In March, with their shelves cleared of tobacco products, CVS started selling cannabis-based products in eight states. And, the following month, not to be outdone by Amazon, CVS expanded its same-day prescription delivery service to 6,000 stores.
In May, they reached out to Lehigh Valley Health, in Allentown, PA, to share its EHR data with CVS to help connect patients-pharmacies-physicians-and other health networks. And, later that month, on the M&A front, CVS’s ProCare subsidiary announced the acquisition of Premier’s specialty pharmacy.
In June, just four months after opening the HealthHub pilots in Houston, they were deemed such a success that CVS Health announced plans to open 1,500 more of them by year-end 2021.
The following month, MinuteClinic launched its telehealth program in eight more states through virtual video visits. A week later, it announced the start of clinical trials of HemoCare – a home kidney dialysis device, just in time to respond to the president’s Executive Order encouraging more patients to dialyze at home. On July 23rd, CVS CEO Larry Merlo announced a pilot they’ll run with Aetna members having their knees replaced: a coordinated care pilot will manage pre- and postoperative care for patients through CVS pharmacy locations, an at-home clinical team, and telehealth, all with the objective of reducing hospital readmissions. And the next day, they launched a network to help connect Aetna’s most vulnerable patients to support services in their communities, by collaborating with Unite Us, a social care coordination platform to help Aetna’s Medicaid and dual-eligible members more easily access social services in their communities.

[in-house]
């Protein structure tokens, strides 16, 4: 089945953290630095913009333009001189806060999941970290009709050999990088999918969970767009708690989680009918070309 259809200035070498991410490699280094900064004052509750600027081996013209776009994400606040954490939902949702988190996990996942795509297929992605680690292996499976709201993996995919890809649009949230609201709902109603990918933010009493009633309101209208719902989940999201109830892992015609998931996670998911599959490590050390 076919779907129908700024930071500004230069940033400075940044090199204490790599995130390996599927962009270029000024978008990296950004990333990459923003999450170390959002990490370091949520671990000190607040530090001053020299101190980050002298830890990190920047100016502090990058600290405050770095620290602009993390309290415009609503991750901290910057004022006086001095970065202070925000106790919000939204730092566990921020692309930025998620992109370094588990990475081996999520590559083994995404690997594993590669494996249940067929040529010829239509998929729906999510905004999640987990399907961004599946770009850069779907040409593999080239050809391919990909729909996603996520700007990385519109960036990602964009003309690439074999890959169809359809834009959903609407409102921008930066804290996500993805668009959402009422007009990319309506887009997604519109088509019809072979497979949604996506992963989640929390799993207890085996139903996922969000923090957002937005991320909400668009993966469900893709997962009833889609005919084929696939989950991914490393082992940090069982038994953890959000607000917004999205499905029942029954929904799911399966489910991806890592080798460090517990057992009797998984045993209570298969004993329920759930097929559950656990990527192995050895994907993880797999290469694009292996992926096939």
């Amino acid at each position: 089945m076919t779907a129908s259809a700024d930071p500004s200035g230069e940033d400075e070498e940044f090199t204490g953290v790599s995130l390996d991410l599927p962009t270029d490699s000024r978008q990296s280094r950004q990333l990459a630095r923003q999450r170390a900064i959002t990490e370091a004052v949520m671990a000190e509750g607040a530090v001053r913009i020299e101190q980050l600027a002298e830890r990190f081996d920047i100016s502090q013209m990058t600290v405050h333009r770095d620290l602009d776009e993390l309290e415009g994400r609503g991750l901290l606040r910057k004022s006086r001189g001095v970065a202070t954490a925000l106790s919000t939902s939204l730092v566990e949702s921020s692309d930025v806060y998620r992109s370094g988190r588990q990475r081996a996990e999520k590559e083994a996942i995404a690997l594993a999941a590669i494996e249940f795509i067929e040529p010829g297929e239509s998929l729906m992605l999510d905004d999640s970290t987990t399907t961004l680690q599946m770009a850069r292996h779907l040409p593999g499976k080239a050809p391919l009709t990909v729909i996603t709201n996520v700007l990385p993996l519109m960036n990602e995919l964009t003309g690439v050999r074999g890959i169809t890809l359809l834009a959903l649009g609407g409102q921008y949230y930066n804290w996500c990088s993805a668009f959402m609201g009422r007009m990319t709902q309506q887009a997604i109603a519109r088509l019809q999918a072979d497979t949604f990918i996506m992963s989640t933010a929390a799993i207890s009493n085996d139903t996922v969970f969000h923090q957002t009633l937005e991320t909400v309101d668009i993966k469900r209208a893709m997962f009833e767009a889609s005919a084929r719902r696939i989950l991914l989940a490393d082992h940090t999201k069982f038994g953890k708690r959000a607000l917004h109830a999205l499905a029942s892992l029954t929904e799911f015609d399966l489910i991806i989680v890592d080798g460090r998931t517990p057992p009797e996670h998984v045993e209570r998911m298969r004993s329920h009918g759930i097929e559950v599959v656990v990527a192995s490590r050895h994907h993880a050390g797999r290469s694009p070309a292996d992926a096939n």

And there’s more!
In August, CVS expanded its CarePass pharmacy loyalty and membership program nationwide. In the same vein as Amazon Prime, CarePass delivers prescriptions to shampoo to members who pay $5 monthly (or $48 a year) for 1 or 2 day product delivery, along with 24/7 access to a pharmacist helpline, and a 20% discount on CVS Health-branded products.
Which brings us to this week: not only is CVS Health celebrating its fifth anniversary. Nearly two years after CVS Health’s acquisition of Aetna was announced, a federal judge just signed off on it, concluding “the proposed settlement is well ‘within the reaches’ of the public interest.”
And that brings us to today, when CVS Health will engage with over five million of us, most of whom have already signed up for CVS’s ExtraCare loyalty card – the country’s largest retail loyalty program. CVS Health considers each of these five million encounters as a chance to help their customers improve their health. And, while many in healthcare are just beginning to treat their patients as “consumers,” CVS has been at it for 56 years. So, no doubt they’ll be announcing another consumer-friendly innovation yet this month.
by Mimi Grant, President, Adaptive Business Leaders (ABL) Organization – Round Tables and Events for CEOs of Healthcare and Technology Companies